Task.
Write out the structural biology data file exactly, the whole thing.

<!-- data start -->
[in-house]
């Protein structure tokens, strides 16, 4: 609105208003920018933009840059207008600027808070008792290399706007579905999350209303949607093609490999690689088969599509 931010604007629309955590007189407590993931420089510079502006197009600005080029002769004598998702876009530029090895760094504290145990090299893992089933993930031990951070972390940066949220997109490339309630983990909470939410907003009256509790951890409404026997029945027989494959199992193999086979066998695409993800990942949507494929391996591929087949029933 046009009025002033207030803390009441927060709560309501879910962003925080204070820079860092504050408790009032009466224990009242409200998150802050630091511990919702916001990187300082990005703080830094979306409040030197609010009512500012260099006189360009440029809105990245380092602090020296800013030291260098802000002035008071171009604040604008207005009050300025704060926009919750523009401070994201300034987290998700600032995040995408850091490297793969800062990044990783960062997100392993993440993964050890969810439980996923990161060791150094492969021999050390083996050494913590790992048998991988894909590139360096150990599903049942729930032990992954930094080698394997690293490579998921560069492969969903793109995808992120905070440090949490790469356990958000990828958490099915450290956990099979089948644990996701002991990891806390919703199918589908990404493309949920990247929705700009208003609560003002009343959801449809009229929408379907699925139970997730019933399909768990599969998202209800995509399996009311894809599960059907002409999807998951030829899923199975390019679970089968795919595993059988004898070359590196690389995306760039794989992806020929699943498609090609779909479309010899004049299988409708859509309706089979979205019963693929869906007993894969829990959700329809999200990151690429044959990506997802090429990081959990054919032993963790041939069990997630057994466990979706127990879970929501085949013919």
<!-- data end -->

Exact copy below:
[in-house]
């Protein structure tokens, strides 16, 4: 609105208003920018933009840059207008600027808070008792290399706007579905999350209303949607093609490999690689088969599509 931010604007629309955590007189407590993931420089510079502006197009600005080029002769004598998702876009530029090895760094504290145990090299893992089933993930031990951070972390940066949220997109490339309630983990909470939410907003009256509790951890409404026997029945027989494959199992193999086979066998695409993800990942949507494929391996591929087949029933 046009009025002033207030803390009441927060709560309501879910962003925080204070820079860092504050408790009032009466224990009242409200998150802050630091511990919702916001990187300082990005703080830094979306409040030197609010009512500012260099006189360009440029809105990245380092602090020296800013030291260098802000002035008071171009604040604008207005009050300025704060926009919750523009401070994201300034987290998700600032995040995408850091490297793969800062990044990783960062997100392993993440993964050890969810439980996923990161060791150094492969021999050390083996050494913590790992048998991988894909590139360096150990599903049942729930032990992954930094080698394997690293490579998921560069492969969903793109995808992120905070440090949490790469356990958000990828958490099915450290956990099979089948644990996701002991990891806390919703199918589908990404493309949920990247929705700009208003609560003002009343959801449809009229929408379907699925139970997730019933399909768990599969998202209800995509399996009311894809599960059907002409999807998951030829899923199975390019679970089968795919595993059988004898070359590196690389995306760039794989992806020929699943498609090609779909479309010899004049299988409708859509309706089979979205019963693929869906007993894969829990959700329809999200990151690429044959990506997802090429990081959990054919032993963790041939069990997630057994466990979706127990879970929501085949013919």